Indira, Indirā, Imdira: 11 definitions
Indira means something in Hinduism, Sanskrit, Jainism, Prakrit. If you want to know the exact meaning, history, etymology or English translation of this term then check out the descriptions on this page. Add your comment or reference to a book if you want to contribute to this summary article.
Purana and Itihasa (epic history)Source: Cologne Digital Sanskrit Dictionaries: The Purana Index
1a) Indirā (इन्दिरा).—A surname of Lakṣmī; a śakti bearer of fly whisk to Lalitā.*
- * Bhāgavata-purāṇa X. 31. 1; Brahmāṇḍa-purāṇa IV. 35. 98.
1b) R. a mahānadi.*
- * Vāyu-purāṇa 108. 79.
The Purana (पुराण, purāṇas) refers to Sanskrit literature preserving ancient India’s vast cultural history, including historical legends, religious ceremonies, various arts and sciences. The eighteen mahapuranas total over 400,000 shlokas (metrical couplets) and date to at least several centuries BCE.
Vaishnavism (Vaishava dharma)Source: Devotees Vaishnavas: Śrī Garga Saṃhitā
Indirā (इन्दिरा) refers to the twenty-first of twenty-six ekādaśīs according to the Garga-saṃhitā 4.8.9. Accordingly, “to attain Lord Kṛṣṇa’s mercy you should follow the vow of fasting on ekādaśī. In that way You will make Lord Kṛṣṇa into your submissive servant. Of this there is no doubt”. A person who chants the names of these twenty-six ekādaśīs (e.g., Indirā) attains the result of following ekādaśī for one year.
Vaishnava (वैष्णव, vaiṣṇava) or vaishnavism (vaiṣṇavism) represents a tradition of Hinduism worshipping Vishnu as the supreme Lord. Similar to the Shaktism and Shaivism traditions, Vaishnavism also developed as an individual movement, famous for its exposition of the dashavatara (‘ten avatars of Vishnu’).
Languages of India and abroad
Sanskrit dictionarySource: DDSA: The practical Sanskrit-English dictionary
Indirā (इन्दिरा).—[ind-kirac] Name of Lakṣmi, wife of Viṣṇu.Source: Cologne Digital Sanskrit Dictionaries: Shabda-Sagara Sanskrit-English Dictionary
(-rā) A name of Lakshmi, the wife of Vishnu. E. idi as above, and rā who gives.Source: Cologne Digital Sanskrit Dictionaries: Monier-Williams Sanskrit-English Dictionary
1) Indirā (इन्दिरा):—f. Name of Lakṣmī, wife of Viṣṇu, [Kathāsaritsāgara; Bhāgavata-purāṇa]
2) beauty, splendour.Source: Cologne Digital Sanskrit Dictionaries: Yates Sanskrit-English Dictionary
Indirā (इन्दिरा):—(rā) 1. f. Lakshmī.Source: DDSA: Paia-sadda-mahannavo; a comprehensive Prakrit Hindi dictionary (S)
[Sanskrit to German]
Sanskrit, also spelled संस्कृतम् (saṃskṛtam), is an ancient language of India commonly seen as the grandmother of the Indo-European language family (even English!). Closely allied with Prakrit and Pali, Sanskrit is more exhaustive in both grammar and terms and has the most extensive collection of literature in the world, greatly surpassing its sister-languages Greek and Latin.
Prakrit-English dictionarySource: DDSA: Paia-sadda-mahannavo; a comprehensive Prakrit Hindi dictionary
1) Iṃdira (इंदिर) in the Prakrit language is related to the Sanskrit word: Indira.
2) Iṃdirā (इंदिरा) also relates to the Sanskrit word: Indirā.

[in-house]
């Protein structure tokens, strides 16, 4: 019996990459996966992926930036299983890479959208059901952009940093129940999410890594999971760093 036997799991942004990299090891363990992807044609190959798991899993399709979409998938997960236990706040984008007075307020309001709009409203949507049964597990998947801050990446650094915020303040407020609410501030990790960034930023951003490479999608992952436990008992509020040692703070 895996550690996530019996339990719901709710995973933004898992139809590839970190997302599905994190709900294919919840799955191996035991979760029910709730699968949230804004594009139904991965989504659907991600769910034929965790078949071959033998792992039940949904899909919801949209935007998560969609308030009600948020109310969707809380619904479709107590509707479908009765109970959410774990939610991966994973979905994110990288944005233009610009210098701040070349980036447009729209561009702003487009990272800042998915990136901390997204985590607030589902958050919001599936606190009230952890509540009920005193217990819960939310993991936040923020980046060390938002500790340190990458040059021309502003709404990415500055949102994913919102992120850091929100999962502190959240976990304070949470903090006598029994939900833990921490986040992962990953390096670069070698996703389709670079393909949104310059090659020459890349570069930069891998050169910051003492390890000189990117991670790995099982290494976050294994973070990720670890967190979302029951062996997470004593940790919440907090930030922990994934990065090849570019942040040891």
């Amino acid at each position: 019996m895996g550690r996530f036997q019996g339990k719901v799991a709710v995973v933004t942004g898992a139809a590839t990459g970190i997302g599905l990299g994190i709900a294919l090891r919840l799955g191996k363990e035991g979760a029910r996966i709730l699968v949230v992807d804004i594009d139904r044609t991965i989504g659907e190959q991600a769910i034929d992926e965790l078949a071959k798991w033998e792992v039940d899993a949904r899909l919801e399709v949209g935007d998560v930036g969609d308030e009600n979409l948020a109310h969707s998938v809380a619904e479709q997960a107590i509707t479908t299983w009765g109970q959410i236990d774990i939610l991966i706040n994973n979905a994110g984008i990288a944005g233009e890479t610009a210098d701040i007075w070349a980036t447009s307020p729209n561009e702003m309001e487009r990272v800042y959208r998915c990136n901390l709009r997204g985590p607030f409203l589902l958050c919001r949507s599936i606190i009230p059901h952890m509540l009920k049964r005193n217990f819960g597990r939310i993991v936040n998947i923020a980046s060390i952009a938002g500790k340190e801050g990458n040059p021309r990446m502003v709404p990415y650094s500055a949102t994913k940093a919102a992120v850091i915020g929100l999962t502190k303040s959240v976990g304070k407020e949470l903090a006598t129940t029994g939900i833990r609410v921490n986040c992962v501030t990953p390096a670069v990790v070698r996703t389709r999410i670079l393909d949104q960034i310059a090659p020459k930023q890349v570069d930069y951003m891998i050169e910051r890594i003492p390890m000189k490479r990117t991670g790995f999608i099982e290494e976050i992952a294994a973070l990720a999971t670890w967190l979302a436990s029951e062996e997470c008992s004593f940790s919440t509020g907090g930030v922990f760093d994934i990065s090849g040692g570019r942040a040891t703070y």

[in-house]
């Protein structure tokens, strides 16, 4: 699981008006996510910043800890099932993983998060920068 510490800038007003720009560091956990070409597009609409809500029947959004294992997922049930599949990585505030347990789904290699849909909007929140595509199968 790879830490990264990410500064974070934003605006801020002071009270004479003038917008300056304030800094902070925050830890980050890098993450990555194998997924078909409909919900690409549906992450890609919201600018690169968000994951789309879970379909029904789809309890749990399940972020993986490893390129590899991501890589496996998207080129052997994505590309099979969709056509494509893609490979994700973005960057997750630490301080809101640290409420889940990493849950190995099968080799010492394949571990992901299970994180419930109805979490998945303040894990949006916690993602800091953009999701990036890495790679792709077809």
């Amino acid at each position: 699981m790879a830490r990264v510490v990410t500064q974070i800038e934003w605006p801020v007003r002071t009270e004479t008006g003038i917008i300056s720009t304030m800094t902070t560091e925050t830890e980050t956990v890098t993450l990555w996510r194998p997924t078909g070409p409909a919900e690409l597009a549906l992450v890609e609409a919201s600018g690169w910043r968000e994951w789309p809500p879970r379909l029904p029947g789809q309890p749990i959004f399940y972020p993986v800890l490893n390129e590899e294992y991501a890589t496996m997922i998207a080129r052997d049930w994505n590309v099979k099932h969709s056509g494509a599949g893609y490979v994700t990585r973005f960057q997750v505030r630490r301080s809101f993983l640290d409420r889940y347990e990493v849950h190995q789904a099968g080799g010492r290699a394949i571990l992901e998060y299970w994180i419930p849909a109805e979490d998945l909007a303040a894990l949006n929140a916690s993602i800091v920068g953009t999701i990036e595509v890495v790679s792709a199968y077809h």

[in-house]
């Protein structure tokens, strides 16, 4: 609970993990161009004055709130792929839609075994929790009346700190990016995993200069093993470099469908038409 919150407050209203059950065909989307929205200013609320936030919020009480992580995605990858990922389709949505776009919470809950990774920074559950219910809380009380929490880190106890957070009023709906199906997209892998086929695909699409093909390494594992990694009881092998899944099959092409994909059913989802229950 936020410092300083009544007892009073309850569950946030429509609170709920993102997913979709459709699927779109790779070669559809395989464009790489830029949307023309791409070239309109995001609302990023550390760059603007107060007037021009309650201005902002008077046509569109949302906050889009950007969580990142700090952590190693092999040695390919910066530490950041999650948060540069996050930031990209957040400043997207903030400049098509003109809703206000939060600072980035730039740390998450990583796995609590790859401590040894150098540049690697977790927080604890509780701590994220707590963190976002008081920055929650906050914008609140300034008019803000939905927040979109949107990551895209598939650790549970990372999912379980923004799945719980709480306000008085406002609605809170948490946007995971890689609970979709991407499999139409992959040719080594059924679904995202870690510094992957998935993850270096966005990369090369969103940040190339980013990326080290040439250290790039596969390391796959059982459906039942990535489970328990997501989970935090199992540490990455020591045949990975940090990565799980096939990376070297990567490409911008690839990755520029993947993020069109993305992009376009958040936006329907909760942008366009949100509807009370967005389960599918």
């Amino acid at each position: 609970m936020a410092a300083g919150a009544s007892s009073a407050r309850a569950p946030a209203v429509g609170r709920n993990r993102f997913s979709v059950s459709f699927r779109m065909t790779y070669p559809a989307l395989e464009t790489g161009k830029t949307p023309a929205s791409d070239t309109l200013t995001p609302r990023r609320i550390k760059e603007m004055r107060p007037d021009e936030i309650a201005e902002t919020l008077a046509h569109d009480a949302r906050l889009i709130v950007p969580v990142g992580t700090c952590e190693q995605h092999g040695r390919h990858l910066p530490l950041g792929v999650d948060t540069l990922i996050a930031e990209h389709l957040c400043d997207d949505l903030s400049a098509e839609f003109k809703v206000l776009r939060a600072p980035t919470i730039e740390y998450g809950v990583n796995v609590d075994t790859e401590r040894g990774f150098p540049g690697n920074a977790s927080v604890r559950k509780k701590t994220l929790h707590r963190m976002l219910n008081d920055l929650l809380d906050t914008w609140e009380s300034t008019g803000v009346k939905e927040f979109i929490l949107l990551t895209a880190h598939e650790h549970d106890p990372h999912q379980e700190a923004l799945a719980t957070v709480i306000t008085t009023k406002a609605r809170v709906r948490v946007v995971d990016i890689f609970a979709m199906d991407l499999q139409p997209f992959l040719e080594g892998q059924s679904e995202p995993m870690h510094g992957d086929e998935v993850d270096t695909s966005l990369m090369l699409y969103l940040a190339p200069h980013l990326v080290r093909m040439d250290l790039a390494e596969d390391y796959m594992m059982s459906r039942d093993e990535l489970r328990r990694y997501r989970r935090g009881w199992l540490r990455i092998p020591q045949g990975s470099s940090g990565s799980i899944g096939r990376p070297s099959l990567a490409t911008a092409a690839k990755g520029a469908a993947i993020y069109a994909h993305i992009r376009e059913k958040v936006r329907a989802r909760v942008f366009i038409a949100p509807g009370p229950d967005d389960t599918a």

Prakrit is an ancient language closely associated with both Pali and Sanskrit. Jain literature is often composed in this language or sub-dialects, such as the Agamas and their commentaries which are written in Ardhamagadhi and Maharashtri Prakrit. The earliest extant texts can be dated to as early as the 4th century BCE although core portions might be older.
Kannada-English dictionarySource: Alar: Kannada-English corpus
Iṃdira (ಇಂದಿರ):—[noun] = ಇಂದರ - [imdara -] 1.
Kannada is a Dravidian language (as opposed to the Indo-European language family) mainly spoken in the southwestern region of India.
See also (Relevant definitions)
Starts with: Imdiradikku, Imdiraja, Imdirajastra, Imdirajastrakshi, Imdiravaral, Imdiravil, Indira ashvinakrishna, Indirabhyudaya, Indiradayita, Indiragandhi, Indiragandhicarita, Indirajar, Indiralaya, Indiralayam, Indiramandira, Indiraparinaya, Indirapati, Indiravacham, Indiravalli, Indiravara.
Search found 23 books and stories containing Indira, Indirā, Imdira, Iṃdira, Iṃdirā; (plurals include: Indiras, Indirās, Imdiras, Iṃdiras, Iṃdirās). You can also click to the full overview containing English textual excerpts. Below are direct links for the most relevant articles:
Garga Samhita (English) (by Danavir Goswami)
Verse 8.13.133 < [Chapter 13 - A Thousand Names of Lord Balarāma]
Verse 4.8.16 < [Chapter 8 - In the Story of the Yajña-sītās, the Glories of Ekādaśī]
Verse 5.15.23 < [Chapter 15 - Seeing Sri Radha]
The Padma Purana (by N.A. Deshpande)
Chapter 58 - Indirā Ekādaśí < [Section 6 - Uttara-Khaṇḍa (Concluding Section)]
Chapter 8 - Prelude to the Churning of Ocean < [Section 4 - Brahma-khaṇḍa (Section on Brahman)]
Chapter 1 - Sūta Romaharṣaṇa Agrees to Narrate Padma Purāṇa < [Section 3 - Svarga-khaṇḍa (section on the heavens)]
Was It Indira? < [January-March 1942]
Recollection < [January – March, 1990]
Across Deluge < [October 1987 – March 1988]
Chaitanya Bhagavata (by Bhumipati Dāsa)
Verse 2.1.297 < [Chapter 1 - The Beginning of the Lord’s Manifestation and His Instructions on Kṛṣṇa-saṅkīrtana]
Mahabharata (English) (by Kisari Mohan Ganguli)
The Skanda Purana (by G. V. Tagare)
Chapter 249 - Greatness of Tulasī < [Section 1 - Tīrtha-māhātmya]
Chapter 25 - Kalahā Attains Liberation < [Section 4 - Kārttikamāsa-māhātmya]
Chapter 8 - The Marriage of Śrīnivāsa and Padmāvatī < [Section 1 - Veṅkaṭācala-māhātmya]